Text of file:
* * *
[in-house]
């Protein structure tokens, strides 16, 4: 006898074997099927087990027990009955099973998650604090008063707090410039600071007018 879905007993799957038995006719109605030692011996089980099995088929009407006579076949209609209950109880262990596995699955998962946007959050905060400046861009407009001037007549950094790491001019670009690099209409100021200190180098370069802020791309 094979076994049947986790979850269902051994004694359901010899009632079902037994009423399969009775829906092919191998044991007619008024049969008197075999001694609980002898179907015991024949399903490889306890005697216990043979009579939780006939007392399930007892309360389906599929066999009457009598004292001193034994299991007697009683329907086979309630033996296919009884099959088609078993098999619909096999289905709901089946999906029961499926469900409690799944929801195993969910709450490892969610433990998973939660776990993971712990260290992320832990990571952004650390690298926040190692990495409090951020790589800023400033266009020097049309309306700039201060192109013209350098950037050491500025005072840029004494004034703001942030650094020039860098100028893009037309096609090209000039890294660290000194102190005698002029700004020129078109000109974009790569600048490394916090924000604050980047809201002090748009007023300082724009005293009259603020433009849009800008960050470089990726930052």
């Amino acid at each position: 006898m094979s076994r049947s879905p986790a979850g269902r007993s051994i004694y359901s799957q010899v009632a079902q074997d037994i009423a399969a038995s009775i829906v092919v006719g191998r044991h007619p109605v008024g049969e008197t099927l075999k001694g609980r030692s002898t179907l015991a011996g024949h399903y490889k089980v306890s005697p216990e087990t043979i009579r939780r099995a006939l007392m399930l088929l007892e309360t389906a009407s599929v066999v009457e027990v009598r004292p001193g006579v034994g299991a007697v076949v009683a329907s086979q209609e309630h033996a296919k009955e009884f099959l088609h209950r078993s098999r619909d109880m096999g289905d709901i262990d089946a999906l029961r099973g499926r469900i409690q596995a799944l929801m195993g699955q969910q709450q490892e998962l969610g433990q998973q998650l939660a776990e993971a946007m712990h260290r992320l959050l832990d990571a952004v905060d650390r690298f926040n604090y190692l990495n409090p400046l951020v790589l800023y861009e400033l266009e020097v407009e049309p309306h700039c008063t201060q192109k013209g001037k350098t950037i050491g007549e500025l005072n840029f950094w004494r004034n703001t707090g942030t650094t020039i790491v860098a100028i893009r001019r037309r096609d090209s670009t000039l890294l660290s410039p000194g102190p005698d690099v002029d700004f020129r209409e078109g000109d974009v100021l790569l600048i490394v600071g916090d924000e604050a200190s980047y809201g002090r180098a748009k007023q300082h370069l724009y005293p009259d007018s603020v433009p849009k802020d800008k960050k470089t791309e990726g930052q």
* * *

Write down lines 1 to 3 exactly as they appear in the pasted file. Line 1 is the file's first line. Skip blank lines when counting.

[in-house]
């Protein structure tokens, strides 16, 4: 006898074997099927087990027990009955099973998650604090008063707090410039600071007018 879905007993799957038995006719109605030692011996089980099995088929009407006579076949209609209950109880262990596995699955998962946007959050905060400046861009407009001037007549950094790491001019670009690099209409100021200190180098370069802020791309 094979076994049947986790979850269902051994004694359901010899009632079902037994009423399969009775829906092919191998044991007619008024049969008197075999001694609980002898179907015991024949399903490889306890005697216990043979009579939780006939007392399930007892309360389906599929066999009457009598004292001193034994299991007697009683329907086979309630033996296919009884099959088609078993098999619909096999289905709901089946999906029961499926469900409690799944929801195993969910709450490892969610433990998973939660776990993971712990260290992320832990990571952004650390690298926040190692990495409090951020790589800023400033266009020097049309309306700039201060192109013209350098950037050491500025005072840029004494004034703001942030650094020039860098100028893009037309096609090209000039890294660290000194102190005698002029700004020129078109000109974009790569600048490394916090924000604050980047809201002090748009007023300082724009005293009259603020433009849009800008960050470089990726930052």
């Amino acid at each position: 006898m094979s076994r049947s879905p986790a979850g269902r007993s051994i004694y359901s799957q010899v009632a079902q074997d037994i009423a399969a038995s009775i829906v092919v006719g191998r044991h007619p109605v008024g049969e008197t099927l075999k001694g609980r030692s002898t179907l015991a011996g024949h399903y490889k089980v306890s005697p216990e087990t043979i009579r939780r099995a006939l007392m399930l088929l007892e309360t389906a009407s599929v066999v009457e027990v009598r004292p001193g006579v034994g299991a007697v076949v009683a329907s086979q209609e309630h033996a296919k009955e009884f099959l088609h209950r078993s098999r619909d109880m096999g289905d709901i262990d089946a999906l029961r099973g499926r469900i409690q596995a799944l929801m195993g699955q969910q709450q490892e998962l969610g433990q998973q998650l939660a776990e993971a946007m712990h260290r992320l959050l832990d990571a952004v905060d650390r690298f926040n604090y190692l990495n409090p400046l951020v790589l800023y861009e400033l266009e020097v407009e049309p309306h700039c008063t201060q192109k013209g001037k350098t950037i050491g007549e500025l005072n840029f950094w004494r004034n703001t707090g942030t650094t020039i790491v860098a100028i893009r001019r037309r096609d090209s670009t000039l890294l660290s410039p000194g102190p005698d690099v002029d700004f020129r209409e078109g000109d974009v100021l790569l600048i490394v600071g916090d924000e604050a200190s980047y809201g002090r180098a748009k007023q300082h370069l724009y005293p009259d007018s603020v433009p849009k802020d800008k960050k470089t791309e990726g930052q």